Many folks have asked us about the logistics of purchasing the historic Huss School as the headquarters for *culture is not optional’s work in Three Rivers. How could a scrappy, upstart organization afford such a fine palace as this? Well, I’ll start from the beginning…
Rob was actually searching for the sale price of another Three Rivers building in early 2009 when he stumbled on the listing for the old Huss School. A group of us went to see the property with a friend who’s a real estate agent and, while we could certainly see the possibilities of the solid, historic building and its accompanying acreage, we were overwhelmed by the size and needs and put the idea on hold. However, when our friend called us a few months later to say there was a bid on the school to tear it down, we got on the phone with our *cino board members and, with large amounts of prayer and trepidation, put in an offer to purchase the property on land contract for $75,000 with a $15,000 down payment. Could we do $20,000 for a down payment? Sure — we didn’t have $15,000, so what’s $5,000 more? We emptied our bank account for the $1,000 guarantee and started fundraising.
Over the next forty days, donations came in from supporters near and far and we raised $25,000. We’re still stunned now that we pulled this off. How much more of an invitation did we need to walk through an open door, even if we were somewhat terrified of what lay on the other side? Walk through the door, we did, and it’s been a wildly strange, delightful, anxious, surprising journey.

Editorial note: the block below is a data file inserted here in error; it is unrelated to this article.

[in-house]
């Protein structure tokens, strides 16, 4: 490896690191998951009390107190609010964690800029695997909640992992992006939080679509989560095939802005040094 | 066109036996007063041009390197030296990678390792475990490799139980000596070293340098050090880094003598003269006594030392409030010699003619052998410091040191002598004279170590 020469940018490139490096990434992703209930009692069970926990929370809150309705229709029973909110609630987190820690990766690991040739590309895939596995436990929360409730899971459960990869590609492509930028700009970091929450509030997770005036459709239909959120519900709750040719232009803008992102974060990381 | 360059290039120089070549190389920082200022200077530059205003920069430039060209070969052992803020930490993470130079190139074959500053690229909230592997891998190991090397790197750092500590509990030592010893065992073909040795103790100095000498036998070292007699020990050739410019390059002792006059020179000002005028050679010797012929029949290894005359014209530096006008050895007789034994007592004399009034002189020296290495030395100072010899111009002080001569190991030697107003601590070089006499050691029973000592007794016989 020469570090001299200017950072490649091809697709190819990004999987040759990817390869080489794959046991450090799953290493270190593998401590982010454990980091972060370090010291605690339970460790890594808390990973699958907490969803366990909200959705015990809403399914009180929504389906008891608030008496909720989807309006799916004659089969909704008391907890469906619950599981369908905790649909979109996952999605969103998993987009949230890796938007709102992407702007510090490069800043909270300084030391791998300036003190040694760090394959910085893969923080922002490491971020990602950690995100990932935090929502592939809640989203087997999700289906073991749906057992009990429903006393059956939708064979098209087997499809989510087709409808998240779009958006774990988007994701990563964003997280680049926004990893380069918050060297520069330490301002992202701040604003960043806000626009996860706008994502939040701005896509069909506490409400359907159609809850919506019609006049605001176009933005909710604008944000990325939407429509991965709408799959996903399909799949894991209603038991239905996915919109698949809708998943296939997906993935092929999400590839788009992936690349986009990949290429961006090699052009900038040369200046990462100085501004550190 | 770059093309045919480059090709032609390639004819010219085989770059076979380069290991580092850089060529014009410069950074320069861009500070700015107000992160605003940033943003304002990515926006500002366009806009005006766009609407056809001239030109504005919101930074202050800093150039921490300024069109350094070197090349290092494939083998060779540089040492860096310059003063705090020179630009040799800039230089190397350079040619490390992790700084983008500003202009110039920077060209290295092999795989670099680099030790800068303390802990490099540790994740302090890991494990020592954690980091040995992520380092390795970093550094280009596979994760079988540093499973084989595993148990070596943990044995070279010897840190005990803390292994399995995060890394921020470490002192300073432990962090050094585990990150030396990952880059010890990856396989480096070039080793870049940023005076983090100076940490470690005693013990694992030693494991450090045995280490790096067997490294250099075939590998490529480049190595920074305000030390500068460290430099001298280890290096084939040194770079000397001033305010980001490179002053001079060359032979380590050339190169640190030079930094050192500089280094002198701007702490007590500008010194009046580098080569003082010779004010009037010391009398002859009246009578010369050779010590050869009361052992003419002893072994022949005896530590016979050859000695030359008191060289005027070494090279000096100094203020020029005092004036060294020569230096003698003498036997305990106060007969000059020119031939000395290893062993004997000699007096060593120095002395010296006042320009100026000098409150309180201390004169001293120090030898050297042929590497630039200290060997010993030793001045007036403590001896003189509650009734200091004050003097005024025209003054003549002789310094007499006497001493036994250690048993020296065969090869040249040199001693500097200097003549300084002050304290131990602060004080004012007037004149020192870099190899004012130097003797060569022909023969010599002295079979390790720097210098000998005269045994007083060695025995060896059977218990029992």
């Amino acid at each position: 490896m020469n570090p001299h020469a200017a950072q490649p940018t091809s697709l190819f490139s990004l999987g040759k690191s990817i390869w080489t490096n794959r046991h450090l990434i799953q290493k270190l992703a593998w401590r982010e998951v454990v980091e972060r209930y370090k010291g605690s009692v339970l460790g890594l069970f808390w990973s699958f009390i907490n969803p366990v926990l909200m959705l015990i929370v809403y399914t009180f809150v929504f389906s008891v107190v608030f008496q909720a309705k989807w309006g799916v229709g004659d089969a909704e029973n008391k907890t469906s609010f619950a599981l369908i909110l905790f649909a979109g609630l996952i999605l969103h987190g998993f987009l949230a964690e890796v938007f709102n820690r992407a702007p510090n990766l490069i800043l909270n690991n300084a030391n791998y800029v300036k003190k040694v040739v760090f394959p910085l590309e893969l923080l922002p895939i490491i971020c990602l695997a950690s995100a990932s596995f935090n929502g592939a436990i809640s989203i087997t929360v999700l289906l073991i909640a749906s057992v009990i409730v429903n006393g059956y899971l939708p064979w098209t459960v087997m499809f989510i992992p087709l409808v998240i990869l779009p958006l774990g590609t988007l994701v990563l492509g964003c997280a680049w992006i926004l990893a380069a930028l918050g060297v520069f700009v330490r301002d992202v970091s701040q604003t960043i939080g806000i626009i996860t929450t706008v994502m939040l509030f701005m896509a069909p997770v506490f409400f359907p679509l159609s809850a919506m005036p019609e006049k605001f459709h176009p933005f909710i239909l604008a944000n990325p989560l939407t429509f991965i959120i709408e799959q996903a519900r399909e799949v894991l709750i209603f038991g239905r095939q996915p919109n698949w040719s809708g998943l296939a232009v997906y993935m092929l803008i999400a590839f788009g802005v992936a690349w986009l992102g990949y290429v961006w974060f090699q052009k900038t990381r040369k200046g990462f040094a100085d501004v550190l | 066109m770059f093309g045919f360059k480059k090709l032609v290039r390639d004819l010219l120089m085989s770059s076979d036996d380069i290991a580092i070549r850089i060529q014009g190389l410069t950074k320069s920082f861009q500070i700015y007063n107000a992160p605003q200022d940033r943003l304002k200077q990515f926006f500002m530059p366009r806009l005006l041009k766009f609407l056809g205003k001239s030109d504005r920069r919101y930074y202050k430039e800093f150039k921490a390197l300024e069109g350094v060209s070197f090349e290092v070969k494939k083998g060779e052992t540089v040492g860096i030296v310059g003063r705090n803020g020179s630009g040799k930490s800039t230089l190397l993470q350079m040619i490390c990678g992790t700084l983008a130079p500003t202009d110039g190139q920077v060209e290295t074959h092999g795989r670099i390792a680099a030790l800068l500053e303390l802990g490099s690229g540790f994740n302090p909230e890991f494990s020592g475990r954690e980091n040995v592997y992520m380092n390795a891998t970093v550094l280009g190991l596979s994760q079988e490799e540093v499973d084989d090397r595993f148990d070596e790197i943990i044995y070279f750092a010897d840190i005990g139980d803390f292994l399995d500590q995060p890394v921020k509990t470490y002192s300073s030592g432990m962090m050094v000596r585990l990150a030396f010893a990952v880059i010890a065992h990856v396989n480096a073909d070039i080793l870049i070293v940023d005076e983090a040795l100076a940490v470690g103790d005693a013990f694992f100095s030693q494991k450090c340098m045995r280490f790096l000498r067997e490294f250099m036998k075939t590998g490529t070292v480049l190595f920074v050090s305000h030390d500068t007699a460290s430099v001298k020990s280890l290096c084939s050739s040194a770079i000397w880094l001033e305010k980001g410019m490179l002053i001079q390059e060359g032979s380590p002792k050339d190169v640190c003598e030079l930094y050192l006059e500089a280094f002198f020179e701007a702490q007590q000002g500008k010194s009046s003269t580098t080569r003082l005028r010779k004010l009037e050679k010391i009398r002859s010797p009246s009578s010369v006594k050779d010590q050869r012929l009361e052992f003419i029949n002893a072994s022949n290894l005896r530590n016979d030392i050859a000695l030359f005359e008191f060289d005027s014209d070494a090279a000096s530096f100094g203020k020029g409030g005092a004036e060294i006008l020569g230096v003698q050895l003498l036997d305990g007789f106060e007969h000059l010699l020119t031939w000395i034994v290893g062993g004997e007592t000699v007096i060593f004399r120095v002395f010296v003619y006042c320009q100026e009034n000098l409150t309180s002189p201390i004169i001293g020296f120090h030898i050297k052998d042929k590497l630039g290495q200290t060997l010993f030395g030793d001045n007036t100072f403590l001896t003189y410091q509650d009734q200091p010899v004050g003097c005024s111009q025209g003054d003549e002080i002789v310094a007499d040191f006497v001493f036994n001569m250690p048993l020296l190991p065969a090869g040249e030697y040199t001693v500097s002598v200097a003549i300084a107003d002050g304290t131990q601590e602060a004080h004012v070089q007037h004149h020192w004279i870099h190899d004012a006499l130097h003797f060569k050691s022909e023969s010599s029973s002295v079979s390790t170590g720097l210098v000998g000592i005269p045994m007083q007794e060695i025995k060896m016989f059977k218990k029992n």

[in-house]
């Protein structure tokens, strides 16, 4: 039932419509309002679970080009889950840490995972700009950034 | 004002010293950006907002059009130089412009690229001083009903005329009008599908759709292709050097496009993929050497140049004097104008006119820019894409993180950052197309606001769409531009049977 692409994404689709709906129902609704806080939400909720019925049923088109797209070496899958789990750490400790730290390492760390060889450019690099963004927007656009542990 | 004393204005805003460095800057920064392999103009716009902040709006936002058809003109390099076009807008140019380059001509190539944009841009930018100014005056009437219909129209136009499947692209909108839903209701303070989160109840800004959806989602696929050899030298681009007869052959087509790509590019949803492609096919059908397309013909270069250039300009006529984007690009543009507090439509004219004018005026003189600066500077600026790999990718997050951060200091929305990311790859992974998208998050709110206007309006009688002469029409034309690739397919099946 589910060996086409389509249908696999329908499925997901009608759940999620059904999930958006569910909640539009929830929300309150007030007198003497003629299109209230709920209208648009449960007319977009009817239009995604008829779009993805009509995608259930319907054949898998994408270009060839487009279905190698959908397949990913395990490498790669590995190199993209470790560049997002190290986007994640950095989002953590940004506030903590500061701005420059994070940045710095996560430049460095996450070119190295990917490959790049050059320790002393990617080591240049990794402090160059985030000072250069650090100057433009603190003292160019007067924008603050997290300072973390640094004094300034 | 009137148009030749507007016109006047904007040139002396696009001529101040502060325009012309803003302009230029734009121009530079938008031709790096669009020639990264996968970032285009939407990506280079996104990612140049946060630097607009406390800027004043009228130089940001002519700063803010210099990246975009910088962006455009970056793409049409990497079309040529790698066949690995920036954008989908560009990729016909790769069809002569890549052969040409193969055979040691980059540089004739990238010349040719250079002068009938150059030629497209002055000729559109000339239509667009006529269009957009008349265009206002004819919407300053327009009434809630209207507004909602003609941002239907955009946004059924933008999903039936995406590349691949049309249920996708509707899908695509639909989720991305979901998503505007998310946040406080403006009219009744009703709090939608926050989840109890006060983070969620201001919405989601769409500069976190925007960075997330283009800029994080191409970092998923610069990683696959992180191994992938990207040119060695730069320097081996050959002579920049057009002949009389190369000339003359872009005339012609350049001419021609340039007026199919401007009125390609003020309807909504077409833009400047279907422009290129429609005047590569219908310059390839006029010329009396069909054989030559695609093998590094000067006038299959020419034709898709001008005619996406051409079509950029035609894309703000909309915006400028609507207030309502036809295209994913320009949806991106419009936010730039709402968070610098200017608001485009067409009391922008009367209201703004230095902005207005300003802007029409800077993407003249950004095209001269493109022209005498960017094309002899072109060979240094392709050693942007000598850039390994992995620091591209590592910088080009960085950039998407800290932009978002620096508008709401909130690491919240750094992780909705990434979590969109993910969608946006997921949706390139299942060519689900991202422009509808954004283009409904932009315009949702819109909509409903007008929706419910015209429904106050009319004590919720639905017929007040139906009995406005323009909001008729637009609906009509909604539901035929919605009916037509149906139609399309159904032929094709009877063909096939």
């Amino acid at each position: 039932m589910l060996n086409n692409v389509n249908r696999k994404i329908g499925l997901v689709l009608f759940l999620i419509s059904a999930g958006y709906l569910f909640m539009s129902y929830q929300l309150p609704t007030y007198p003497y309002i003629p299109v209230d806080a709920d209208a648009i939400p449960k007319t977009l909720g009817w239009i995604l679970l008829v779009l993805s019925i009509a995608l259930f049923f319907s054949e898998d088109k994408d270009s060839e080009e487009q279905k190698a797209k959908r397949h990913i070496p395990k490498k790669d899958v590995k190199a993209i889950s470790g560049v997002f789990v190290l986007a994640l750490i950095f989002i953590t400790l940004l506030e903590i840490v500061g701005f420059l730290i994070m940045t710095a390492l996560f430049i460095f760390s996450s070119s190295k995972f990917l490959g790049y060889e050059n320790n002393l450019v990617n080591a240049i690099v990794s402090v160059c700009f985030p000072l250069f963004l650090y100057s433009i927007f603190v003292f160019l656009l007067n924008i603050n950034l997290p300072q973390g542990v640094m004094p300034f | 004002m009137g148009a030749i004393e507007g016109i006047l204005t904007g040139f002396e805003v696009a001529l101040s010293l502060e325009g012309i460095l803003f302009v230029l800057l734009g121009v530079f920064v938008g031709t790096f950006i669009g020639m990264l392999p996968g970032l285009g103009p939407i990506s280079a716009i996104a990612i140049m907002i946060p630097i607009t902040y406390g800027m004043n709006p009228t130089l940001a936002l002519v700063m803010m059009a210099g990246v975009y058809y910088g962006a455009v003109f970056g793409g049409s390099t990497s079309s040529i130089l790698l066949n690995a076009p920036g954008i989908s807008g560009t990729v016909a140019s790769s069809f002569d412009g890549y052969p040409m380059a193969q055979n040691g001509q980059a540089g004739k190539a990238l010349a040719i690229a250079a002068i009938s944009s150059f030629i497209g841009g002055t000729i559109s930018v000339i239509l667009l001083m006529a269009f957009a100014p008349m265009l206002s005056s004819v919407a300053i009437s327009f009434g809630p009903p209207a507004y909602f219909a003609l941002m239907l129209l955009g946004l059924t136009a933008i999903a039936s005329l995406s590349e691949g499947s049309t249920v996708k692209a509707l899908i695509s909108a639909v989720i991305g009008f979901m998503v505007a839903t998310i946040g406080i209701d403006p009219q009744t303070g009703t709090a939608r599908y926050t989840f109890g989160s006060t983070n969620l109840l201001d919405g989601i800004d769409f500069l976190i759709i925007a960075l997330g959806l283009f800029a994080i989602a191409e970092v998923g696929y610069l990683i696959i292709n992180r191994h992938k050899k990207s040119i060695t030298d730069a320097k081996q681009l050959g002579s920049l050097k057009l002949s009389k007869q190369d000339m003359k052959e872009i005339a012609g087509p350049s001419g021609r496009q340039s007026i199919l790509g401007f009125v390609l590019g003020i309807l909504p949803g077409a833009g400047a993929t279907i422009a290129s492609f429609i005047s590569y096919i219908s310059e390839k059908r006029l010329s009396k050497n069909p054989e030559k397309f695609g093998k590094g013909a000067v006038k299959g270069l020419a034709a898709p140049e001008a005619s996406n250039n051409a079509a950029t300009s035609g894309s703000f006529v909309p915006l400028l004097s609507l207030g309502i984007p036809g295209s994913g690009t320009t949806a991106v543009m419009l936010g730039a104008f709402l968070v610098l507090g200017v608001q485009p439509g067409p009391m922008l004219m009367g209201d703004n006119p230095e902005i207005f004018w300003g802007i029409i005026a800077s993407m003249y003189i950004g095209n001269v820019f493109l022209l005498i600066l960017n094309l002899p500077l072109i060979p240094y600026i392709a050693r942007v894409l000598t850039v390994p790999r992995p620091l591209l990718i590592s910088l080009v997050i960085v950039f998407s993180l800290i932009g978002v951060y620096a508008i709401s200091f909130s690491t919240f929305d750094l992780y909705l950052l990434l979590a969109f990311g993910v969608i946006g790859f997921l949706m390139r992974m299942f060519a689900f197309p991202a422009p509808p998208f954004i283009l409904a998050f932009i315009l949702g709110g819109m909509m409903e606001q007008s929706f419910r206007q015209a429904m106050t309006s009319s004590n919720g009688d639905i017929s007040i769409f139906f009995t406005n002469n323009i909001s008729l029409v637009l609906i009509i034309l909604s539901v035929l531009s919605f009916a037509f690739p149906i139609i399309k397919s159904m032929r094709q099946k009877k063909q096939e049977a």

First things first: we figured out how to mow and care for four acres of land, and planted a garden. But we also took on a hefty mortgage payment of $500 a month, in addition to insurance and property taxes, which we’ve managed to cover through things like personal donations, program fees for our service-learning spring break trips, recycling scrap metal, promoting home energy check-ups door-to-door and organizing fundraising events like the annual Huss Future Festival. While these fundraising efforts have allowed us to cover our bare minimum expenses, it became clear as the deadline for our balloon payment neared that we’d have to do something more drastic to meet the terms of our agreement. When we signed on the dotted line, we agreed to pay the former owner the remainder of the balance on the property (about $50,000) on June 15, 2013. Who knew that date would come so quickly?
In December 2012, we launched the Brick Campaign. Our overarching objective for this campaign has been to build capacity. By paying off our mortgage, we’ll gain $500 a month to invest in infrastructure improvements and programming. By soliciting initial architectural services (approximately $8,000), we’ll be equipped to pursue grants and larger gifts. By pushing for our big $100,000 capital goal by December 31, 2013, we’ll have enough money to get at least one room up and running year-round, which opens up a host of programming and facility rental opportunities.
So that’s the story of our mortgage — a story we hope will have a happy ending soon. We are excited about the possibility of being relieved of this burden, with a property that is an asset, rather than a liability. But truly, this property has always been an asset to *cino and to the community at large, with its long history, its ample space for play, its rich soil, its open doors. We look forward to continuing to grow abundance and joy at 1008 8th Street in Three Rivers!